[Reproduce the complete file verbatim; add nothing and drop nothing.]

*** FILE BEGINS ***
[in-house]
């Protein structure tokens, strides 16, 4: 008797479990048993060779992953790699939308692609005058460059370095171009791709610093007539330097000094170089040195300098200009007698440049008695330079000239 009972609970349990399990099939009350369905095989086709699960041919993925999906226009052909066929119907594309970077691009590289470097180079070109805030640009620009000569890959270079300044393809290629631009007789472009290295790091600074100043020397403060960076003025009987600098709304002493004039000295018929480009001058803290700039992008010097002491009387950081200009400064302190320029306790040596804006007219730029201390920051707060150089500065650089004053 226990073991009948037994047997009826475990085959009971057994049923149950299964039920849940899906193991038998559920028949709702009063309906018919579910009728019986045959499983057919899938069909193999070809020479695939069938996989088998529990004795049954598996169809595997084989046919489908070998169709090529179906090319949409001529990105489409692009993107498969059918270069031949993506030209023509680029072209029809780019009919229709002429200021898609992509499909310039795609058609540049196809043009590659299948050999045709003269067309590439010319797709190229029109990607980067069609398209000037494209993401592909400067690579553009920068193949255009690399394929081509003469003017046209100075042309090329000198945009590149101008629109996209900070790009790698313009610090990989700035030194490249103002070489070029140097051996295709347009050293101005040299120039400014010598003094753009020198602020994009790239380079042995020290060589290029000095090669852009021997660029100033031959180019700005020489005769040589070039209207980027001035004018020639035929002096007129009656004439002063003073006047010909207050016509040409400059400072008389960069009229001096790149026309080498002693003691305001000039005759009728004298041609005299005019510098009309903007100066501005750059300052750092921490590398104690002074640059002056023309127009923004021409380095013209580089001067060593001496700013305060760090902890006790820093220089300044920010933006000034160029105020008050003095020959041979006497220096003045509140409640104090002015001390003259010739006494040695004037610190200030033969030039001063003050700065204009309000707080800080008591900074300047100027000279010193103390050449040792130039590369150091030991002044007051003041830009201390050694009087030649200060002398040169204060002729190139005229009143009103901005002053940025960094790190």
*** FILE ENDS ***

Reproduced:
[in-house]
């Protein structure tokens, strides 16, 4: 008797479990048993060779992953790699939308692609005058460059370095171009791709610093007539330097000094170089040195300098200009007698440049008695330079000239 009972609970349990399990099939009350369905095989086709699960041919993925999906226009052909066929119907594309970077691009590289470097180079070109805030640009620009000569890959270079300044393809290629631009007789472009290295790091600074100043020397403060960076003025009987600098709304002493004039000295018929480009001058803290700039992008010097002491009387950081200009400064302190320029306790040596804006007219730029201390920051707060150089500065650089004053 226990073991009948037994047997009826475990085959009971057994049923149950299964039920849940899906193991038998559920028949709702009063309906018919579910009728019986045959499983057919899938069909193999070809020479695939069938996989088998529990004795049954598996169809595997084989046919489908070998169709090529179906090319949409001529990105489409692009993107498969059918270069031949993506030209023509680029072209029809780019009919229709002429200021898609992509499909310039795609058609540049196809043009590659299948050999045709003269067309590439010319797709190229029109990607980067069609398209000037494209993401592909400067690579553009920068193949255009690399394929081509003469003017046209100075042309090329000198945009590149101008629109996209900070790009790698313009610090990989700035030194490249103002070489070029140097051996295709347009050293101005040299120039400014010598003094753009020198602020994009790239380079042995020290060589290029000095090669852009021997660029100033031959180019700005020489005769040589070039209207980027001035004018020639035929002096007129009656004439002063003073006047010909207050016509040409400059400072008389960069009229001096790149026309080498002693003691305001000039005759009728004298041609005299005019510098009309903007100066501005750059300052750092921490590398104690002074640059002056023309127009923004021409380095013209580089001067060593001496700013305060760090902890006790820093220089300044920010933006000034160029105020008050003095020959041979006497220096003045509140409640104090002015001390003259010739006494040695004037610190200030033969030039001063003050700065204009309000707080800080008591900074300047100027000279010193103390050449040792130039590369150091030991002044007051003041830009201390050694009087030649200060002398040169204060002729190139005229009143009103901005002053940025960094790190």